Simmer for 1 ½ - 2 hours or until the mixture is reduced by about half  and has thickened to a jam-like consistency.

Sunday, 20 March 2016

Black Plum & Mint Sauce

I really have been neglectful of this blog for some time now, not because of just plain laziness, but well. . other stuff. Two blogs in a day seems a bit over the top in the light of that confession, but plums will be finished soon, so I do have to post this. .
In any case, even though my garden and cooking/recipe development have also been neglected for a while, I simply can't resist the opportunity to cook up some preserves - especially when offered some Black Doris plums from cousin Sue's tree!
They were excess to requirements for her, but I was thinking plum paste: jam: chutney: bottled fruit; and sauce. In the end I only got to the sauce, but I did have a flash of inspiration while I was thinking about it, and am really pleased with the flavour - simple to make, and the mint does add zing.
Black Doris plums make wonderful preserves, but other red-fleshed plums such as Omega and Satsuma are also very good (as well as delicious eaten fresh).


                               Black Plum & Mint Sauce

Black Doris plums are superb in this recipe, but any red-fleshed plum will work; they can be frozen if you don’t have time to make the sauce at the time of picking.  Infused with mint, sumac and chilli, this sauce is one you’ll wish you’d made more of.
There is no need to cut and stone the plums before cooking, just cook whole and squish them as they soften, as the mixture is sieved before bottling.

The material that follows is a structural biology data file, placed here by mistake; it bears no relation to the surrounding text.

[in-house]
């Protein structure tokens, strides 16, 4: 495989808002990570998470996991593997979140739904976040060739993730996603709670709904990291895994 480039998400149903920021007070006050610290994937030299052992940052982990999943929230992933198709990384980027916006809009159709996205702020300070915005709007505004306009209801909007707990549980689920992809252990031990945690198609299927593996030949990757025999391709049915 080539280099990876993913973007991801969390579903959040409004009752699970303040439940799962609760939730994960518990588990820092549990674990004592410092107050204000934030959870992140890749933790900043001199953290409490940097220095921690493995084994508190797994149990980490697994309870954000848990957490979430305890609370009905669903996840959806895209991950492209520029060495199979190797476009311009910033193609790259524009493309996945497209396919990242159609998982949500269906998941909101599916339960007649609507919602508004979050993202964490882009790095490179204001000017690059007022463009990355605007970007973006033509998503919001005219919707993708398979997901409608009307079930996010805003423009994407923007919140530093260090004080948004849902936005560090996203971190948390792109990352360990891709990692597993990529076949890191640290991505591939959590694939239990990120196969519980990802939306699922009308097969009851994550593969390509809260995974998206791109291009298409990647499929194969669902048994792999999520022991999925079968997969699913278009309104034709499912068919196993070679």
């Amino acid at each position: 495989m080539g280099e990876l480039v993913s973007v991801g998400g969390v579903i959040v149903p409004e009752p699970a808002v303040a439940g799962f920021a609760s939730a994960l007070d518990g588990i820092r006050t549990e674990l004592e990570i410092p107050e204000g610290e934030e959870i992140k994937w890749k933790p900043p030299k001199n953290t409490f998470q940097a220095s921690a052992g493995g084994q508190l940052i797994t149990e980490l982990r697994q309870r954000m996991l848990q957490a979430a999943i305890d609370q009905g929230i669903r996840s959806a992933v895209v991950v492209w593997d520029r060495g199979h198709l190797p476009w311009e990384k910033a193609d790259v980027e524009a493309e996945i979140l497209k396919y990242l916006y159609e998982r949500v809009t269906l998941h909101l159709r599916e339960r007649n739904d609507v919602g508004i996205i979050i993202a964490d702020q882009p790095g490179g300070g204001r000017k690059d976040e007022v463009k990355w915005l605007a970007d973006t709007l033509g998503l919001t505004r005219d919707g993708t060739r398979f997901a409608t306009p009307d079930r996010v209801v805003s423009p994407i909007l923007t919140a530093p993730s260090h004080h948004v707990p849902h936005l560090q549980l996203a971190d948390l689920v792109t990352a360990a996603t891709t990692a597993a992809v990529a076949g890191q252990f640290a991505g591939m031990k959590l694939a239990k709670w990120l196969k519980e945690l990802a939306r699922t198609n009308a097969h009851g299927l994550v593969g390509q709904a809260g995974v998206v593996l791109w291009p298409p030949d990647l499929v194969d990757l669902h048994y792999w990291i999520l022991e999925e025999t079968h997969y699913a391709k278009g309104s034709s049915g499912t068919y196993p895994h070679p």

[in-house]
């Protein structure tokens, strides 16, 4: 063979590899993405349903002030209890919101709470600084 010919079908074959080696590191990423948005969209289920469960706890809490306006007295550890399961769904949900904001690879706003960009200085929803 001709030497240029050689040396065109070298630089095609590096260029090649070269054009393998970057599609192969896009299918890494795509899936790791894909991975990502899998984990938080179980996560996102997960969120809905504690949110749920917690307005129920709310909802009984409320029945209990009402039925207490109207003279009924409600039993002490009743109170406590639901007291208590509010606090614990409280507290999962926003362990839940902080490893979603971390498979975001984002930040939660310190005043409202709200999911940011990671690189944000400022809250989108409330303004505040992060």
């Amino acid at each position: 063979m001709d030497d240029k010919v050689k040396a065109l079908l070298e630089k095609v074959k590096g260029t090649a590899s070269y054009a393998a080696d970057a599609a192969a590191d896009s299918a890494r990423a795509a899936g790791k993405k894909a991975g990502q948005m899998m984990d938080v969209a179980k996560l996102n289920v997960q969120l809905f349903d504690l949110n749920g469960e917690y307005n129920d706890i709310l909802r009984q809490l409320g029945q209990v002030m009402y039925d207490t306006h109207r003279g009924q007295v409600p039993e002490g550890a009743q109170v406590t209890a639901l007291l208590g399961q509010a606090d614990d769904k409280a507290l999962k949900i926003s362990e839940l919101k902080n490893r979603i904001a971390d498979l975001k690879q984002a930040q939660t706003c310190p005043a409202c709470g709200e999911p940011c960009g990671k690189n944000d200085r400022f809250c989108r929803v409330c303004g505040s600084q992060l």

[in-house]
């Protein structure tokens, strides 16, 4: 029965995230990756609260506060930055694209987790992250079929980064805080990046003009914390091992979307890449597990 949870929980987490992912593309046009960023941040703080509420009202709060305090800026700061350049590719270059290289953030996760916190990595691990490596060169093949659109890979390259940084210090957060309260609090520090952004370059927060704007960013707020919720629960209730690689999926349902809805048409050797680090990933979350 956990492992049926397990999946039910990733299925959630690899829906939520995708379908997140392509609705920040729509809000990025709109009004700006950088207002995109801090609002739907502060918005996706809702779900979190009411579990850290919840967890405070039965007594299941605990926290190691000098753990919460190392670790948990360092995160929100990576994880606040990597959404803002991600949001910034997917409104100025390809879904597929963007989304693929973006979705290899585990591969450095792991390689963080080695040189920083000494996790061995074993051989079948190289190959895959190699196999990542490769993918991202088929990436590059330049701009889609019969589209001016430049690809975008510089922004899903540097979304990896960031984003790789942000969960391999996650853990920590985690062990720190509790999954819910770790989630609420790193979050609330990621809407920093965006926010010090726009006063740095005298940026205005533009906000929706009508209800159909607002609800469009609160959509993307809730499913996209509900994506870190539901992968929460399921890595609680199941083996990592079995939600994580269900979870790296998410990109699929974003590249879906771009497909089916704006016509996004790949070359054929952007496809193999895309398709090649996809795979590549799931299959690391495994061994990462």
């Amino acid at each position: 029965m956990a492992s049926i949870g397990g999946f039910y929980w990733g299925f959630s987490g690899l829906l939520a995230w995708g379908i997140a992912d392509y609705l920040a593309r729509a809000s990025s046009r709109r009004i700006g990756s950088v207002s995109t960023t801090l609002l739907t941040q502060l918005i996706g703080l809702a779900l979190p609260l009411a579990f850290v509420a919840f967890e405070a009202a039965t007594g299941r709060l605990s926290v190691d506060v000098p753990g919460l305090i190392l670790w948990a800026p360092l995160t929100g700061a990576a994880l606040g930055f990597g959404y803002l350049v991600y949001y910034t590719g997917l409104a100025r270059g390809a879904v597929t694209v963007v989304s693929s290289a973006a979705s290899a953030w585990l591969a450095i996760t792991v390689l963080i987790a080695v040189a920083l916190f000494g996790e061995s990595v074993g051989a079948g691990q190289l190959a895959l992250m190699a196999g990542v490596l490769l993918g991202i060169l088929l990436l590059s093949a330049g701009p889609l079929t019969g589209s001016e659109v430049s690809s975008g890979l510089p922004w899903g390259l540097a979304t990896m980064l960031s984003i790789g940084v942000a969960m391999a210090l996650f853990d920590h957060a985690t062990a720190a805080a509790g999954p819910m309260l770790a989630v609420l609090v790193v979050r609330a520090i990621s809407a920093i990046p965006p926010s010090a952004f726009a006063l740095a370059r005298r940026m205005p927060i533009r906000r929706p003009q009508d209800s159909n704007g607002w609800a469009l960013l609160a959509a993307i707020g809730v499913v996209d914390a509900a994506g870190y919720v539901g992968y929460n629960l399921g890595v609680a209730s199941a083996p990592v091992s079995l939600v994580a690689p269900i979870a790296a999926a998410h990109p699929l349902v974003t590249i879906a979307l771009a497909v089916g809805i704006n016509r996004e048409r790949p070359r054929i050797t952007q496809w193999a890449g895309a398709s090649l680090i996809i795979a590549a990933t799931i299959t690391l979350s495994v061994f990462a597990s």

Commercially prepared ginger and garlic saves a lot of time and makes no discernable difference to the flavour.
Makes 9 -10 x 400g jars

3kg Black Doris plums, or any red fleshed plum
700g onions, peeled and sliced
5 cups malt vinegar
½ cup thick mint sauce*
2 cinnamon quills
4 cups sugar
1 Tbsp sumac
1 Tbsp salt
2 tsp chilli powder
2 Tbsp peeled and minced ginger
2 Tbsp peeled and minced or finely chopped garlic

Place all the ingredients in a jam pan or very large pot, bring to simmer point and cook, stirring occasionally, for 30-40 minutes, until the plums are very soft and breaking up. Squish some with a wooden spoon to distribute the flavor into the flesh during this cooking time.
Pour the mixture through a colander into a large bowl to catch the juice. Then press the solids (discard the cinnamon sticks) in the colander through a sieve and add to the juice. This will have to be done in several lots. Discard the pips and other solids left in the sieve.
Transfer the plum juice and puree into a large pot and simmer slowly for about 15 minutes, or until the sauce is lightly thickened – it will thicken a little more as it cools.
Pour into hot, sterilized jars or bottles and screw on hot, sterilized lids/corks.

*The commercial bottled kind works fine.

Eggplants: Queen of Vegetables (or Fruits if you're a botanist)

 Autumn is one of my most favourite times of year; not just for the settled, balmy weather but for all the autumn produce available. I grieve for my own garden, but I've had someone looking after it while we've been here in Wanaka for the summer, even though it's been largely just keeping the weeds under control. It's been nice to be away from the humidity of the North Island, in any case - here it's hot and dry most of the time, and at least I'll have self-sown herbs and a crop of tomatillos to go back to - maybe some figs too, as they're a late cropping variety.